Up until moving from the Chicago area to North Carolina, barbecue was a word used to define anything that was made on the grill. After living in the south for 15 years, barbecue isn’t WHAT is done, it is what is eaten. It’s what results from cooking a piece of meat long and low.
Cook’s Illustrated has included the Barbecued Pulled Pork on a Charcoal Grill in their magazine as one of the perfect American Classics. This is a very hard review to do, because Mr. A. Cort Sinnes’ works hard to at his explanation and attempt to make the “ultimate” pulled pork, but as someone who’s lived in North Carolina for a long time now, there are several problems. The first is that he’s a native of California and, with the exception of a brief stint in the Midwest, has lived there all his life. Only living in the south (and specifically North Carolina) can give one a true appreciation for what barbecue means down here. Second, he “adapted” the method of cooking barbecue to the point of taking it out of the grill. And finally, he suggests that pulled pork can be made with ham. Even more not good.
Because Mr. Sinnes had veered away from true barbecue it was necessary to try this recipe and see how it turned out. The method included a few hours of grilling at a moderately low temperature, then transferring the pork butt to the oven at a higher temperature for a couple of hours, then finishing it off by letting it sit in a paper bag for an hour.
Before all that, however, there is a Spicy Chili Rub that is applied to the pork butt* several days before smoking. It’s a toss-up as to whether a rub needs to be applied, but this is a good one and worth the time to do so. This recipe includes the same as many others; black, white and cayenne pepper, chili powder, cumin, brown sugar, oregano, paprika, salt , sugar.
Anyhow, back to my shame. When I took the pork butt out of the bag, it was perfect. The meat was just about falling off the bone, the outside was crispy and a little blackened and the inside had that quarter-inch of pink, showing that it had been well smoked. I was thrilled and took to tearing it into shreds with relish. As I picked the pig (hence the name), little tidbits just happened to make their way to my mouth (and my husband’s) and yes, it was very good.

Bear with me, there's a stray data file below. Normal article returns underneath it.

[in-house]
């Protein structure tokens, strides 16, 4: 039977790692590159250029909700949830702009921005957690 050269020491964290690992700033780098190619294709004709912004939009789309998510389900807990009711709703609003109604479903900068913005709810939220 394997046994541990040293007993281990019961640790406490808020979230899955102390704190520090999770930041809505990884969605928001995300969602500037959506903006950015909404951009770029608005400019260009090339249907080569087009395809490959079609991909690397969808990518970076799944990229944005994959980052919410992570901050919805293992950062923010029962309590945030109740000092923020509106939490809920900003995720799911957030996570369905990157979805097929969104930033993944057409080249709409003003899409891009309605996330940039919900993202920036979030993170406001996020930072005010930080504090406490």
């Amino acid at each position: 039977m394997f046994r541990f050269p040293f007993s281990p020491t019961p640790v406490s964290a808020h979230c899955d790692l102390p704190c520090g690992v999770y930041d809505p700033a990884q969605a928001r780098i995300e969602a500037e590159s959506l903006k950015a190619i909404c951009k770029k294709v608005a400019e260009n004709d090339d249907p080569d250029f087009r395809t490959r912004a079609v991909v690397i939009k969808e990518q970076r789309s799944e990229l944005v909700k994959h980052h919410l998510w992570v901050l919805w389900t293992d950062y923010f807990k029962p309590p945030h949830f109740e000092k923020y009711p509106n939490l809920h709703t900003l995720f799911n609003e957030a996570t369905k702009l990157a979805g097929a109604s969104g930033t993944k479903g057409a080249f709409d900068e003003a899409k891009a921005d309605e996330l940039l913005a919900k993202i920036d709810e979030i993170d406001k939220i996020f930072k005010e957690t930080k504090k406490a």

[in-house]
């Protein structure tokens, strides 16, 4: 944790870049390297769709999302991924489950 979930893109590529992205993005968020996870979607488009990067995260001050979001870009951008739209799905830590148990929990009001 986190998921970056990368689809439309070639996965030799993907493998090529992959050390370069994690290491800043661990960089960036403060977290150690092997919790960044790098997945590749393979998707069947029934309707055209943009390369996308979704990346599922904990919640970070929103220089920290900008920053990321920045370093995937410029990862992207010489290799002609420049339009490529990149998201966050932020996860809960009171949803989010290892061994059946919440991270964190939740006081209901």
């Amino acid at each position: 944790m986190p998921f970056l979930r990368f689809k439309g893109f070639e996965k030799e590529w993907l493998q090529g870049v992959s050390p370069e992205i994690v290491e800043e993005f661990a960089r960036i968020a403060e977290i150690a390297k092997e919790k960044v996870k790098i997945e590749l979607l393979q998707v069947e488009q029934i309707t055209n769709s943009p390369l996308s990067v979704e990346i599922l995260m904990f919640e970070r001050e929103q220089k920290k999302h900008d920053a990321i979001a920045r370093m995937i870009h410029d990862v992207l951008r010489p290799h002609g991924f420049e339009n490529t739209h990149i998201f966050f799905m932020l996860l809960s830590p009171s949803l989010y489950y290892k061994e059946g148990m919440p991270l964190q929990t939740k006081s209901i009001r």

During the time that the the pork butt is sitting in its paper bag is the perfect chance to make the Eastern North Carolina Barbecue Sauce included with this recipe. It a pretty classic Eastern sauce; just about all vinegar with a kick. Some prefer the western Carolina sauce, which is just about the same as Eastern except there’s less vinegar and a bit of ketchup thrown in to balance it.
A Quick Barbecue Sauce is included in the magazine, but it is the thick kind that is usually used on ribs or chicken and since that is not at all consistent with North Carolina Pulled Pork, it wasn’t even attempted. Another direction that was ignored was to put the barbecue sauce directly on the meat. Instead, the sauce was put in a squeeze bottle and set next to the pulled pork so each person could add
All this to say, the pulled pork was tasty. Was it more moist and tender than if it had grilled the whole time? For us, no. The Eastern North Carolina Barbecue Sauce was right on (though it was very hot). The Quick Barbecue Sauce isn’t the right kind for pulled pork. The Spicy Chili Rub is an excellent rub if a rubbed is used. The dish is served improperly if the sauce is mixed in with the meat by anyone but the person who puts it on their plate.
This is good, very good. But no, this is not real pulled pork, not in preparation, not in cooking method and not in serving.
*The pork shoulder is split into two sections; the pork butt and the picnic. Using the whole shoulder is the ultimate way to do pulled pork since the flavors of the two meats blend well, but if only one is used, it should be the pork-butt instead of the picnic, which isn’t as tender or tasty.